Why British Rowing gets a bad rap
Following an accident sustained whilst on a British Rowing course in June I have had to walk away from rowing and WEROW, at least for the time being. A simple capsize drill in a swimming pool rendered me with an irreparably damaged cochlea. I am left with permanent hearing loss, excruciating tinnitus and severe mental health challenges.
After three years of building WEROW I wanted to re-orientate my efforts into community rowing for the 10 state schools in Reading. I found a location and put together the outline of a partnership between Fulham Reach and Reading School. In anticipation, I obtained my powerboat licence and enrolled on a British Rowing coaching course.
Things did not get off to a great start when during a capsize drill in a swimming pool I suffered a freak accident. During the last of three capsizes I was required to undertake I felt a searing pain in the right side of my head and nose as my head entered the water sideways at speed. I thought nothing of it until the next morning when I awoke to a loud ringing in my right ear and partial deafness. I was quickly evaluated by my local hospital and they determined that I had damaged my cochlea resulting in 80% hearing loss and would be left with untreatable tinnitus.
I walked into the hospital sure that there was something that could be done and walked out utterly devoid of hope. Tinnitus takes many forms but there is no cure, no running away from it and no getting even with it, just acceptance.
The tinnitus triggered my anxiety and depression for which I had been hospitalised in the past. In the absence of any relief, tinnitus nearly caused me to relapse after 19 years of continuous sobriety. I wake in the night drenched in sweat from a tinnitus spike and of course, there is rarely any peace. I can’t listen to loud music so my love of heavy metal and loud trance music has had to be shelved. I can no longer weightlift, tolerate extreme cold or heat nor can I do the long runs I was used to as they trigger my central nervous system and cause a debilitating spike.
I interacted with British Rowing safety officials copying the CEO and Chairman in the weeks following the accident. They could not have been less helpful or sympathetic other than quoting the rules at me and asking if I had a pre-existing condition.
I wrote to the Honorary Safety Advisor at British Rowing suggesting that when demonstrating or practising a capsize drill people should be advised to wear simple foam earplugs. His response in July was “I have also discussed your recommendation of the compulsory use of hearing protection (earplugs) by people doing the capsize drill with out (sic – our) Honorary Medical Adviser. His advice was that they would not be helpful.”
The simplest things change lives dramatically. WEROW followed the story of Irish 12-year-old Amy Mulcahy whose ponytail got caught in her riggers when she capsized. Amy suffered cardiac arrest and severe brain damage. I think we can agree, it would be reasonable for coaches to at least suggest to their crews that ponytails be put up in a bun.
After promises of further investigations followed by silence at the end of July British Rowing ghosted us. Dealing with the aftermath of the accident was too stressful as it spiked my tinnitus. My wife took over liaising with British Rowing and wrote twice to the Chairman and CEO. To date, she has received no response.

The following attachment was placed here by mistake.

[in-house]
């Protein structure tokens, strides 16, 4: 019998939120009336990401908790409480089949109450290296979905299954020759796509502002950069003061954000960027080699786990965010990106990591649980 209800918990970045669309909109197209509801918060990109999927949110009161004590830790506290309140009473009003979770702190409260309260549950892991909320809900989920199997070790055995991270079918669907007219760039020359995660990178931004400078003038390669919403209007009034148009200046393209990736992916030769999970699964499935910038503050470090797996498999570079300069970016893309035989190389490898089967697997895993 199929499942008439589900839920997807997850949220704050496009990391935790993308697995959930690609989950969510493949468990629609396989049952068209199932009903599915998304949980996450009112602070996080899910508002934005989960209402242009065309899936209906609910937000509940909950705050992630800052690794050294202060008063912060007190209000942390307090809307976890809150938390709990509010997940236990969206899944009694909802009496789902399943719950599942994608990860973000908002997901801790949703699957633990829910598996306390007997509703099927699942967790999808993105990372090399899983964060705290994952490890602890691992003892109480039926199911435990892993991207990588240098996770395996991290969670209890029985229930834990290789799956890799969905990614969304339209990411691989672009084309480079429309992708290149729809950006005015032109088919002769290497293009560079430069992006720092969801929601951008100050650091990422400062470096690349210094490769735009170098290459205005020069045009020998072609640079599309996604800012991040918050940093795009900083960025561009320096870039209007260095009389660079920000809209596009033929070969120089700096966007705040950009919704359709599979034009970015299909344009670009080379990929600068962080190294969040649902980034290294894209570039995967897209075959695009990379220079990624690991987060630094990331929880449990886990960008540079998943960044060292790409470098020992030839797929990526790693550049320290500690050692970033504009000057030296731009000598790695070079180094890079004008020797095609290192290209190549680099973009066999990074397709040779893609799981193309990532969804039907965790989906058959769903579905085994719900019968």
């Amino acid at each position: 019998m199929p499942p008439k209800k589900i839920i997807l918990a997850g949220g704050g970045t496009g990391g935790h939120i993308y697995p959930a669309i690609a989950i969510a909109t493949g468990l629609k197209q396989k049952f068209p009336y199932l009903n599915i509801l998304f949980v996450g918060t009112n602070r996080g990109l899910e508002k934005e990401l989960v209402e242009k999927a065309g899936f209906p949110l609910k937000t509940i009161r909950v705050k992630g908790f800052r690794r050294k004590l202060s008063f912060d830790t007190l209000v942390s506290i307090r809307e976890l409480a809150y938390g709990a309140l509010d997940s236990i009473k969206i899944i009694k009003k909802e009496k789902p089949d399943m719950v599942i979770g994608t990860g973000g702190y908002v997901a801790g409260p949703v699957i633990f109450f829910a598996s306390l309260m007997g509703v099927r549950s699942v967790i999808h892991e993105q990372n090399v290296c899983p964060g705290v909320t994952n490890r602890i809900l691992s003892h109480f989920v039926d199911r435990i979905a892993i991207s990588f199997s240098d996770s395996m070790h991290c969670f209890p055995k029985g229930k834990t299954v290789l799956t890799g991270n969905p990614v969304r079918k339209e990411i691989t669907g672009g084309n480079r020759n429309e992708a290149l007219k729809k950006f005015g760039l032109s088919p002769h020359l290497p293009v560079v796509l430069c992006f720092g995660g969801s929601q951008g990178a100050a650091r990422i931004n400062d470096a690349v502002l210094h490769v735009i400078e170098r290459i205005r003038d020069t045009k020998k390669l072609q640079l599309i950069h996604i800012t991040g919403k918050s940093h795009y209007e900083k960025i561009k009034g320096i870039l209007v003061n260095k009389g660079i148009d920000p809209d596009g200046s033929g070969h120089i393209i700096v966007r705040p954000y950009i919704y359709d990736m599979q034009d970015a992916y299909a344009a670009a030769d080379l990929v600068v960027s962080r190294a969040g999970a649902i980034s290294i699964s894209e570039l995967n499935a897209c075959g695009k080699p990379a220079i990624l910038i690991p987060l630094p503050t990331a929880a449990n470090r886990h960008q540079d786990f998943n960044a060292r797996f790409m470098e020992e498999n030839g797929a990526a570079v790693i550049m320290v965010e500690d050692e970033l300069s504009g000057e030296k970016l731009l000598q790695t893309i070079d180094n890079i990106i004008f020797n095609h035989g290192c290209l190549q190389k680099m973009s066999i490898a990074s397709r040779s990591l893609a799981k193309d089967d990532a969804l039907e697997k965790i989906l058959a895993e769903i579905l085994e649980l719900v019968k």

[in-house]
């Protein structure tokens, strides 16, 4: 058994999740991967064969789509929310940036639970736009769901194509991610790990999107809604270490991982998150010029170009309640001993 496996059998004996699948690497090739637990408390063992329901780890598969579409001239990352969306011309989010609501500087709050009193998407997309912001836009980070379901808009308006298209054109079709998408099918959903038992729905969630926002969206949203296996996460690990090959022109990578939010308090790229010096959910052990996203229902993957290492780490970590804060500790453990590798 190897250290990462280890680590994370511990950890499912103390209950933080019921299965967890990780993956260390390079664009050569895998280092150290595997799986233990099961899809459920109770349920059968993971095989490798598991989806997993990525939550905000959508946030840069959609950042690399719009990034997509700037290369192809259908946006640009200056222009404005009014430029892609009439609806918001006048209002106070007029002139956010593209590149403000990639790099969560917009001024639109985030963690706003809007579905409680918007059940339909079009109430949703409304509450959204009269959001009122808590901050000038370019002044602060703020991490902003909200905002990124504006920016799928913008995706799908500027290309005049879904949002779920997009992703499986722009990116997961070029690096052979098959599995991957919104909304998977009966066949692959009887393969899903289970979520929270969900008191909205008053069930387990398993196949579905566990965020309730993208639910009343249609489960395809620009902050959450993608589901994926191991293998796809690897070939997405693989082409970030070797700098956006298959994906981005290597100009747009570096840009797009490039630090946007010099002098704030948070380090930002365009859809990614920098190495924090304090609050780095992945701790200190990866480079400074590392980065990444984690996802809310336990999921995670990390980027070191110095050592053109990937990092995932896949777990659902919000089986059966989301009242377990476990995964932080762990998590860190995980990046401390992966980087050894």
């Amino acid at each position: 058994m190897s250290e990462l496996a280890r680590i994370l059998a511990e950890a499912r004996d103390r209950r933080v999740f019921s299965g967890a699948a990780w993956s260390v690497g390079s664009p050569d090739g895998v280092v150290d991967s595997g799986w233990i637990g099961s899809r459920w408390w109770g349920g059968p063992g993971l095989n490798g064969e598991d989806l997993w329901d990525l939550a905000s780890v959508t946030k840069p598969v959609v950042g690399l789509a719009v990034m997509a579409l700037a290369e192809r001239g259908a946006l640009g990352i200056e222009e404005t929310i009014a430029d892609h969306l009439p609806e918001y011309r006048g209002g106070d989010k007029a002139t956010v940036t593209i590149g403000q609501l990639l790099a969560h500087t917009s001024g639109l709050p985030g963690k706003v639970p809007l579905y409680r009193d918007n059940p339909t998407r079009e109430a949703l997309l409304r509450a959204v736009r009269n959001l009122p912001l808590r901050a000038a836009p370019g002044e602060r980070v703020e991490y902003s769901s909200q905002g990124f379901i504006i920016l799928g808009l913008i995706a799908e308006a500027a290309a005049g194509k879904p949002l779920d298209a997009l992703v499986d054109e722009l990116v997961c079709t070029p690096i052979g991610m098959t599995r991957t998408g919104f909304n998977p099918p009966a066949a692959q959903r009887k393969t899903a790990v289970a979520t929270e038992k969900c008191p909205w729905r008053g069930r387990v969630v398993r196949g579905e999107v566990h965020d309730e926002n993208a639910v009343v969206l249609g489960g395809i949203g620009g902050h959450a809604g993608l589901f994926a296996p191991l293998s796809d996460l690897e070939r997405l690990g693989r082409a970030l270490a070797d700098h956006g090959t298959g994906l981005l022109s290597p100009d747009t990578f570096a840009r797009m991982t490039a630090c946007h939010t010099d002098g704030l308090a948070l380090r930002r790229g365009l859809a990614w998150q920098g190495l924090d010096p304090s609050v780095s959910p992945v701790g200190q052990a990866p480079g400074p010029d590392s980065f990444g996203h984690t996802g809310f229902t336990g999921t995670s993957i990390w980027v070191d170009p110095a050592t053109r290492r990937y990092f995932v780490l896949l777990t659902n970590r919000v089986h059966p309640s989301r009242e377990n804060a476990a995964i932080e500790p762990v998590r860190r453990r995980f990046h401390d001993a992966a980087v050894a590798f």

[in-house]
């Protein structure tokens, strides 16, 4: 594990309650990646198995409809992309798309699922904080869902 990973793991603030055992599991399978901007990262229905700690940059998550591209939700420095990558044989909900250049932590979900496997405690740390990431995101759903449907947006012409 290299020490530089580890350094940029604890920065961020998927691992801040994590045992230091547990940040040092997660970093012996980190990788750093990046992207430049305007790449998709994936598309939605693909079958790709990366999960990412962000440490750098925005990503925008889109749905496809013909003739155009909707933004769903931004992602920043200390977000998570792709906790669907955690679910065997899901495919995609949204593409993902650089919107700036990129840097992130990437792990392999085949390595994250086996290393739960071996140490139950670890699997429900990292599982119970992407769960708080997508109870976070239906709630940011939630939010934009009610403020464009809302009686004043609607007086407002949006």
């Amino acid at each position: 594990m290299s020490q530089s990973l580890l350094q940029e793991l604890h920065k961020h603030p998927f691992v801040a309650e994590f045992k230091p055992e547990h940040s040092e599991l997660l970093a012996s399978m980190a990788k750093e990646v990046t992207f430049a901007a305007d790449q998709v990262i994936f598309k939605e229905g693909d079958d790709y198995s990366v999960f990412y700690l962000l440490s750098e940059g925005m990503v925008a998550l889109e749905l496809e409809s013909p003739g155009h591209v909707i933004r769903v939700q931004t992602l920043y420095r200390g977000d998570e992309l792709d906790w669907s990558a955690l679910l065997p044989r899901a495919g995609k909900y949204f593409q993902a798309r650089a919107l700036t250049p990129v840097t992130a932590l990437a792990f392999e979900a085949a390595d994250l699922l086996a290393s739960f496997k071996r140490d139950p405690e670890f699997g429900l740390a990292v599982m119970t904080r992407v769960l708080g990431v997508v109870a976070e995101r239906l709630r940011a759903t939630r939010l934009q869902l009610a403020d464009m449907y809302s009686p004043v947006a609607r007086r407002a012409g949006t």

I am keen to at least prevent others from suffering the same lifelong fate. If you think about it, falling sideways at accelerating speed with an open ear into water is an accident waiting to happen. There is no other situation I can think of where you head meets the water side on. If someone asks you to do this, please wear ear protection or at least recognise you are taking a risk that will dramatically alter the course of your life
My recovery has involved a lot of patience from my wife but mainly acceptance from me. I have been under the care of an amazing and forward-thinking psychiatrist. After six months and many false starts I found a medication that doesn’t aggravate the tinnitus and works to subdue my reaction to it. I have been engaged in EMDR, holotropic breathwork, meditation and dance therapy, all of which have built up resilience whilst emptying our bank account.
I rowed for Great Britain, created WEROW, created an images platform to enable rowing photographers to montise their work, attended every press event to which I have been invited in support of British Rowing (quite often the only press to attend), I have been in a mismanaged loss-making commercial partnership with British Rowing, I designed, patented and manufactured a stainless steel rigger jigger and over three years have endeavoured to showcase their athletes with photography and journalism. I always used to wonder why British Rowing got a bad rap. Now I know.
WEROW is available for sale – get in touch if you are interested.
An update from British Rowing – January 14th, 2019
British Rowing have responded to this article with a tweet from Chairman, Mark Davies. Davies makes a number of assertions which need to be weighed against the facts above. He also states that British Rowing has run 1,200 individual capsize trainings and this is the only accident reported. On this basis they are not prepared to warn people of the dangers of entering the water at speed with an open ear.
We have been overwhelmed with messages of support so thank you! We are also aghast at the number of rowers who have shared their current and historical dealings with British Rowing with us. We will respond as soon as we can get through them all.
For @britishrowing members who have seen WeRow today and are concerned about our response to the situation they have read about, I have recorded a short message to explain why despite having huge sympathy with Angus, we see the position he outlines differently. pic.twitter.com/IfxCJ2uIag— Mark Davies (@markxdavies) January 13, 2020